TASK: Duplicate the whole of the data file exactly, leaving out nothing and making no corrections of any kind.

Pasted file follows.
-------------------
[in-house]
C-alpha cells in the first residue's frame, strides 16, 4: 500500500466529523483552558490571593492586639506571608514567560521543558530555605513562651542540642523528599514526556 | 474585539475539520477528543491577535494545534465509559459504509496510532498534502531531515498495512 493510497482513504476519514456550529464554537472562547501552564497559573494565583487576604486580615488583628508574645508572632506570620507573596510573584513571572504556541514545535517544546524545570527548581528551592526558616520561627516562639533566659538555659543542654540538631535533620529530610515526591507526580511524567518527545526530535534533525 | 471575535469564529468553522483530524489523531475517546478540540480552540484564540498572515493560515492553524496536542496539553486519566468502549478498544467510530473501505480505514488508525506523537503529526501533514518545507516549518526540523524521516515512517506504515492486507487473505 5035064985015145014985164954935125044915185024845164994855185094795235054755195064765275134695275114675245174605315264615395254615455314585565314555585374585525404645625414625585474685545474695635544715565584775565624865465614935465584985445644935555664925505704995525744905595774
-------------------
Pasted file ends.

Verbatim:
[in-house]
C-alpha cells in the first residue's frame, strides 16, 4: 500500500466529523483552558490571593492586639506571608514567560521543558530555605513562651542540642523528599514526556 | 474585539475539520477528543491577535494545534465509559459504509496510532498534502531531515498495512 493510497482513504476519514456550529464554537472562547501552564497559573494565583487576604486580615488583628508574645508572632506570620507573596510573584513571572504556541514545535517544546524545570527548581528551592526558616520561627516562639533566659538555659543542654540538631535533620529530610515526591507526580511524567518527545526530535534533525 | 471575535469564529468553522483530524489523531475517546478540540480552540484564540498572515493560515492553524496536542496539553486519566468502549478498544467510530473501505480505514488508525506523537503529526501533514518545507516549518526540523524521516515512517506504515492486507487473505 5035064985015145014985164954935125044915185024845164994855185094795235054755195064765275134695275114675245174605315264615395254615455314585565314555585374585525404645625414625585474685545474695635544715565584775565624865465614935465584985445644935555664925505704995525744905595774